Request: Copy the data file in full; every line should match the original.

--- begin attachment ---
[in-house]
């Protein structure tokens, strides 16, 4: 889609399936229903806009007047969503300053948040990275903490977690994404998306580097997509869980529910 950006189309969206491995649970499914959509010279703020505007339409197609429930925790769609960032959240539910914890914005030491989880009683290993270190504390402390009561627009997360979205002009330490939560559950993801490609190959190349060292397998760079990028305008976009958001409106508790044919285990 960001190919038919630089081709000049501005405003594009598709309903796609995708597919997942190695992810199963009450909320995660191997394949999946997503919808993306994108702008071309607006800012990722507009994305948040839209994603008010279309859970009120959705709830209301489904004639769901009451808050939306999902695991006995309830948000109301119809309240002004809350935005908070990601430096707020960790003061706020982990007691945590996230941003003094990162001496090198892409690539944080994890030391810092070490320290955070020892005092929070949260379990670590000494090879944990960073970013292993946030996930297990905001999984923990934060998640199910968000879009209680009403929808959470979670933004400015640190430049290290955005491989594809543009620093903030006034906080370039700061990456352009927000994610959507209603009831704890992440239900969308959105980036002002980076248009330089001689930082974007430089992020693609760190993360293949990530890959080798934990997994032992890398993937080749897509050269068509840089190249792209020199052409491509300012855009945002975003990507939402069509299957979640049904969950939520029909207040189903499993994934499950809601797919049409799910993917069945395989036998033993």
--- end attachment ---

[in-house]
């Protein structure tokens, strides 16, 4: 889609399936229903806009007047969503300053948040990275903490977690994404998306580097997509869980529910 950006189309969206491995649970499914959509010279703020505007339409197609429930925790769609960032959240539910914890914005030491989880009683290993270190504390402390009561627009997360979205002009330490939560559950993801490609190959190349060292397998760079990028305008976009958001409106508790044919285990 960001190919038919630089081709000049501005405003594009598709309903796609995708597919997942190695992810199963009450909320995660191997394949999946997503919808993306994108702008071309607006800012990722507009994305948040839209994603008010279309859970009120959705709830209301489904004639769901009451808050939306999902695991006995309830948000109301119809309240002004809350935005908070990601430096707020960790003061706020982990007691945590996230941003003094990162001496090198892409690539944080994890030391810092070490320290955070020892005092929070949260379990670590000494090879944990960073970013292993946030996930297990905001999984923990934060998640199910968000879009209680009403929808959470979670933004400015640190430049290290955005491989594809543009620093903030006034906080370039700061990456352009927000994610959507209603009831704890992440239900969308959105980036002002980076248009330089001689930082974007430089992020693609760190993360293949990530890959080798934990997994032992890398993937080749897509050269068509840089190249792209020199052409491509300012855009945002975003990507939402069509299957979640049904969950939520029909207040189903499993994934499950809601797919049409799910993917069945395989036998033993």